According to another aspect of the embodiments, the semiconductor storage device includes a read clock generator that generates a read clock signal in response to a reference clock. The semiconductor storage device further includes a logical product circuit that takes the logical product of the read clock and an enable signal to provide an indication of the duration of the read period. This indication is applied to a counter circuit to generate count signals during the read period. The output control signal uses the logical product of the count signals and the enable signal to generate the output control signals. As a result, the input and output control signals only operate during the read period.

BRIEF DESCRIPTION OF THE DRAWINGS

FIG. 1 is a block diagram of a semiconductor storage device showing a first embodiment of the present invention.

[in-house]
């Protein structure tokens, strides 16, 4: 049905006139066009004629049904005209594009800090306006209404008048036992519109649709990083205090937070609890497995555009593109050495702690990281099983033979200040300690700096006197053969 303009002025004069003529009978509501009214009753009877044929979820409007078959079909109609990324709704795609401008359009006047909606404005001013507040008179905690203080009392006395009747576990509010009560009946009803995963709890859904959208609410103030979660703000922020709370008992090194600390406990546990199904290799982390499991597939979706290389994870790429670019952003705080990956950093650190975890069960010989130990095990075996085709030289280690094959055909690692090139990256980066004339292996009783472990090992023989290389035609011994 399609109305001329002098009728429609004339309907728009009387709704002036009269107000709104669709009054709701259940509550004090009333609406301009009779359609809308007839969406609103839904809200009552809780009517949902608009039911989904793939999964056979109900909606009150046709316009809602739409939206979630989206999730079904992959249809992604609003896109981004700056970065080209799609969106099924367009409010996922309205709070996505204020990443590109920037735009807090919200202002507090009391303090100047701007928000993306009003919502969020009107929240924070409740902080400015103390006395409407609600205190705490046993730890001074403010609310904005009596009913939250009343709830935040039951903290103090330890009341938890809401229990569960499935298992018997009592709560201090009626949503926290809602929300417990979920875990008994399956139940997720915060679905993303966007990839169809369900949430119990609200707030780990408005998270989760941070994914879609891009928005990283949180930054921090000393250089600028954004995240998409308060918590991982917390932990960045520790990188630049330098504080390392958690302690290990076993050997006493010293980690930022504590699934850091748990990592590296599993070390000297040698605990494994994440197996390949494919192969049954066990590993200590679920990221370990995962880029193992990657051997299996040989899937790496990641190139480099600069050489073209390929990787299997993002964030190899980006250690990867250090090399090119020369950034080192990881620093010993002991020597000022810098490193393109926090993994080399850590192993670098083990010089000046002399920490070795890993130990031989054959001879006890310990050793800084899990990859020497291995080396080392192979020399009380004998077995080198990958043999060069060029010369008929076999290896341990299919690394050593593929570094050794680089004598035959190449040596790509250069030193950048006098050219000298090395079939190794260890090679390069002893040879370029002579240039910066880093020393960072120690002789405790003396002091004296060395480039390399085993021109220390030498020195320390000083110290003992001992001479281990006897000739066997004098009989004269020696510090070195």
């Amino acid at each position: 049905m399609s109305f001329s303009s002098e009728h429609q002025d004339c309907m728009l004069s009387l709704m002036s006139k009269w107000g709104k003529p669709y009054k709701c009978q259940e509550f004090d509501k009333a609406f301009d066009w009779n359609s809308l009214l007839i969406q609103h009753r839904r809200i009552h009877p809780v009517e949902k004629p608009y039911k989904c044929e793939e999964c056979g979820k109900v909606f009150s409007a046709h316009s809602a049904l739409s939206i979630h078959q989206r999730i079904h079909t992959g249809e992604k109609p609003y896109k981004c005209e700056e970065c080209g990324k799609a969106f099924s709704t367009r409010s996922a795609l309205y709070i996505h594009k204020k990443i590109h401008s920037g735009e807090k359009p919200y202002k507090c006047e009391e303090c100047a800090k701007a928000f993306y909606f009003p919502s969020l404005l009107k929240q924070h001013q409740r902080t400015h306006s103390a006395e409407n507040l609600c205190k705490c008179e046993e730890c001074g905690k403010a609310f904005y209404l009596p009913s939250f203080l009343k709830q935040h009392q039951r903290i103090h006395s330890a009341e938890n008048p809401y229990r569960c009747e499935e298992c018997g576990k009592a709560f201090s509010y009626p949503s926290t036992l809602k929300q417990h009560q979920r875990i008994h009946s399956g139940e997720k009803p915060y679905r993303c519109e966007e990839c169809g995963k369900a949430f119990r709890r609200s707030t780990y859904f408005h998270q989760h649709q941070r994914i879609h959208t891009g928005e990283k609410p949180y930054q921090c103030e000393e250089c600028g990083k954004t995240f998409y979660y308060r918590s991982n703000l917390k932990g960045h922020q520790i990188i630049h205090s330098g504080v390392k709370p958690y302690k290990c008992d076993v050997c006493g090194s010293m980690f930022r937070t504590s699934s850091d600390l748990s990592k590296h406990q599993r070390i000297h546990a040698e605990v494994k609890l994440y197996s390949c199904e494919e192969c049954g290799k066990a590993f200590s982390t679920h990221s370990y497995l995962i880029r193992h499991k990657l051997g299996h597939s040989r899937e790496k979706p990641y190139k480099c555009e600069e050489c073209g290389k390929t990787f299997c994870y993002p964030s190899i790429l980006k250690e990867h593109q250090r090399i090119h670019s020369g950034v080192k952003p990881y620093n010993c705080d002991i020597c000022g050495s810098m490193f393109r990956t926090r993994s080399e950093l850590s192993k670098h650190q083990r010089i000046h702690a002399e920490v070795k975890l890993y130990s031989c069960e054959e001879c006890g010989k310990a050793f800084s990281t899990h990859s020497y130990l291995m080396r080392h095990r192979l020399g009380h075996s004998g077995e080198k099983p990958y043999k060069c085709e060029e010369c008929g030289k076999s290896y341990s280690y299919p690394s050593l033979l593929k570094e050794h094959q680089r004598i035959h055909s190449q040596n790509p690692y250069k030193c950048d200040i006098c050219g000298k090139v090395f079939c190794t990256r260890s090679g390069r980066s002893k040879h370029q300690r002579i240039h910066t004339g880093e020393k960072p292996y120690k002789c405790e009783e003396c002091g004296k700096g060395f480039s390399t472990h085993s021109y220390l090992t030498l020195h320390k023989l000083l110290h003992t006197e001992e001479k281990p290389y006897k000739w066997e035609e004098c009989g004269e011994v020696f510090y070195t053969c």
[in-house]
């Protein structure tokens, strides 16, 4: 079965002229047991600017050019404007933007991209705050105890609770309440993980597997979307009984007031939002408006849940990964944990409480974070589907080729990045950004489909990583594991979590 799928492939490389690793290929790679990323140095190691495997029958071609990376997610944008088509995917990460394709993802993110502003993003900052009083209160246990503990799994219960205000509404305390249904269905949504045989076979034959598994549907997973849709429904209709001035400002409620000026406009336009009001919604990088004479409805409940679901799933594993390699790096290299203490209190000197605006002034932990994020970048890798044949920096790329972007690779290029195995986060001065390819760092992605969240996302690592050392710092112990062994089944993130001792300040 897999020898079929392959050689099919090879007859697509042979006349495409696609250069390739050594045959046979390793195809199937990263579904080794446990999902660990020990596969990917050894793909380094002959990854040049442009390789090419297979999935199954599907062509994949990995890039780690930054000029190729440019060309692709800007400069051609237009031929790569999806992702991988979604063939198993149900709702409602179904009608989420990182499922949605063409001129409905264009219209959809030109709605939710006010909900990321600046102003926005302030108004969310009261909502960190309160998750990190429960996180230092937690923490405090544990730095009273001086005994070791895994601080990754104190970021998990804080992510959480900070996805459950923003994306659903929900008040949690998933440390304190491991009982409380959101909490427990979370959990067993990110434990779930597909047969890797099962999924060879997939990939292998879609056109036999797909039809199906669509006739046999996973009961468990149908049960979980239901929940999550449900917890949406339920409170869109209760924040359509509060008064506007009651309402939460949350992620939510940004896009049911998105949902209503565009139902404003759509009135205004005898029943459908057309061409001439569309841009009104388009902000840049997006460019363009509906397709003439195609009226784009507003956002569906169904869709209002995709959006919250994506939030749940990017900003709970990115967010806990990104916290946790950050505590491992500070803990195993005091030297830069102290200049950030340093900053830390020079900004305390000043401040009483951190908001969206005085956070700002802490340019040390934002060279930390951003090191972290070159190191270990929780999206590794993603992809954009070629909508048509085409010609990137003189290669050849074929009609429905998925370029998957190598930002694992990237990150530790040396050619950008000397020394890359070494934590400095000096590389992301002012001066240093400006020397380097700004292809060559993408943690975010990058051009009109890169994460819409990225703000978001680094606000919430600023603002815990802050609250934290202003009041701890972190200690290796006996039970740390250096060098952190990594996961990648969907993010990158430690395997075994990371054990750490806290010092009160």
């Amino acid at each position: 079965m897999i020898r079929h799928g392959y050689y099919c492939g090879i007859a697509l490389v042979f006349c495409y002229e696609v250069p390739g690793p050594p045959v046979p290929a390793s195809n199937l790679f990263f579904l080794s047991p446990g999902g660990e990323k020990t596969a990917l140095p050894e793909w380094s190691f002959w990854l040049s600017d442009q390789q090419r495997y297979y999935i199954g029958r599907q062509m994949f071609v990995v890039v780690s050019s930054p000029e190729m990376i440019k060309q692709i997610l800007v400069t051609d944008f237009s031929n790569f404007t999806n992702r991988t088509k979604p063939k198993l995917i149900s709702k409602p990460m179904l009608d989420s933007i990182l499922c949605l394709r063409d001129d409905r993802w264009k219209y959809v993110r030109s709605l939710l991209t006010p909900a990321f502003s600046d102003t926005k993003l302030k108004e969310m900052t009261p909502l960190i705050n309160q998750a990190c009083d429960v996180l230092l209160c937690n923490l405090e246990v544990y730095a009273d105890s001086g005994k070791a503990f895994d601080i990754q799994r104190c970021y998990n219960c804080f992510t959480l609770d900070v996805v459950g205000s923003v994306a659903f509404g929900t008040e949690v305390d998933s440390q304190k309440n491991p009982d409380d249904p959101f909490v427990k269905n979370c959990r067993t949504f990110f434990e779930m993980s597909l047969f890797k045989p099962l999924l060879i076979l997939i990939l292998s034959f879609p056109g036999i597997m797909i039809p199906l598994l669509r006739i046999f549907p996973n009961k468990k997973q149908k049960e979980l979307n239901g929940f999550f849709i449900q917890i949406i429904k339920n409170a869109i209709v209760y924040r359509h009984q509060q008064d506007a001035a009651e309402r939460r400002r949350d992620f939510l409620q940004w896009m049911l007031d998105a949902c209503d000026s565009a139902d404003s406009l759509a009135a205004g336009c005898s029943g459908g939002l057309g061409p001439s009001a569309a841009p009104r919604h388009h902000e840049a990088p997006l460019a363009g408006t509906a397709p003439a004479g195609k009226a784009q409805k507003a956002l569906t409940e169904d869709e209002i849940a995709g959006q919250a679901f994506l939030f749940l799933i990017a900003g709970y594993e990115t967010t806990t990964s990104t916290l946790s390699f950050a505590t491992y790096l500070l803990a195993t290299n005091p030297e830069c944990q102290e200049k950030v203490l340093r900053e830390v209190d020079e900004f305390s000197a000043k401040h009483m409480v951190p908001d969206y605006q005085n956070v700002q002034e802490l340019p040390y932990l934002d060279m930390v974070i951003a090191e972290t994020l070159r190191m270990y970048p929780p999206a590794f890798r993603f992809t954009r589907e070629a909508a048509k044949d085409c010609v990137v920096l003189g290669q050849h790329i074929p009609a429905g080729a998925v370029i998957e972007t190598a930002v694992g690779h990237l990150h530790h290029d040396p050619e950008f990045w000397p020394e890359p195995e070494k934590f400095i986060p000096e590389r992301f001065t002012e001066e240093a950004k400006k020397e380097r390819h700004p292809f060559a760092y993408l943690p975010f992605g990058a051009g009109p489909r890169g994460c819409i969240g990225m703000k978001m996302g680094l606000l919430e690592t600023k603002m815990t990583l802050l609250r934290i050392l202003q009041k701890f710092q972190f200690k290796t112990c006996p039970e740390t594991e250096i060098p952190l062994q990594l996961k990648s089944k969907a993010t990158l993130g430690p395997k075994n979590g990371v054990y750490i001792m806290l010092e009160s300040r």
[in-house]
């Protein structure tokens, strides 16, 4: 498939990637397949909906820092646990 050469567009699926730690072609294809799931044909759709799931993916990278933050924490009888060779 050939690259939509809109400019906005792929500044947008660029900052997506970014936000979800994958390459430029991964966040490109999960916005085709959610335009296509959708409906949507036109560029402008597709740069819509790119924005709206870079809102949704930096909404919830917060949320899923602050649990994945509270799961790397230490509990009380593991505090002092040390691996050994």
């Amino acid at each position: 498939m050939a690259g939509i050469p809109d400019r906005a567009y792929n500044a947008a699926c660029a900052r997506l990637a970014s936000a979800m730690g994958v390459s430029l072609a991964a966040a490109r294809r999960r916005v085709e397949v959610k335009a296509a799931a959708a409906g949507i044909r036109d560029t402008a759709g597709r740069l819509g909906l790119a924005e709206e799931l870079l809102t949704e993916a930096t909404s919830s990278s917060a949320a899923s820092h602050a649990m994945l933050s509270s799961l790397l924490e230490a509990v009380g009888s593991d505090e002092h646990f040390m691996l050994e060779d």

FIG. 2 is a schematic diagram illustrating a first-in-first-out buffer (FIFO) that may be used in the semiconductor storage device of FIG. 1.

FIG. 3 is a timing diagram illustrating the operation of the semiconductor storage device of FIG. 1.

FIG. 4 is a timing diagram showing the relationship between FIFO input control signals and FIFO output control signals in the first embodiment.

FIG. 5 is a block diagram of a semiconductor storage device showing a second embodiment of the present invention.

FIG. 6 is a schematic diagram illustrating a FIFO that may be used in the semiconductor storage device of FIG. 5.

FIG. 7 is a timing diagram illustrating the operation of the semiconductor storage device of FIG. 5.

FIG. 8 is a block diagram of a semiconductor storage device showing a third embodiment of the present invention.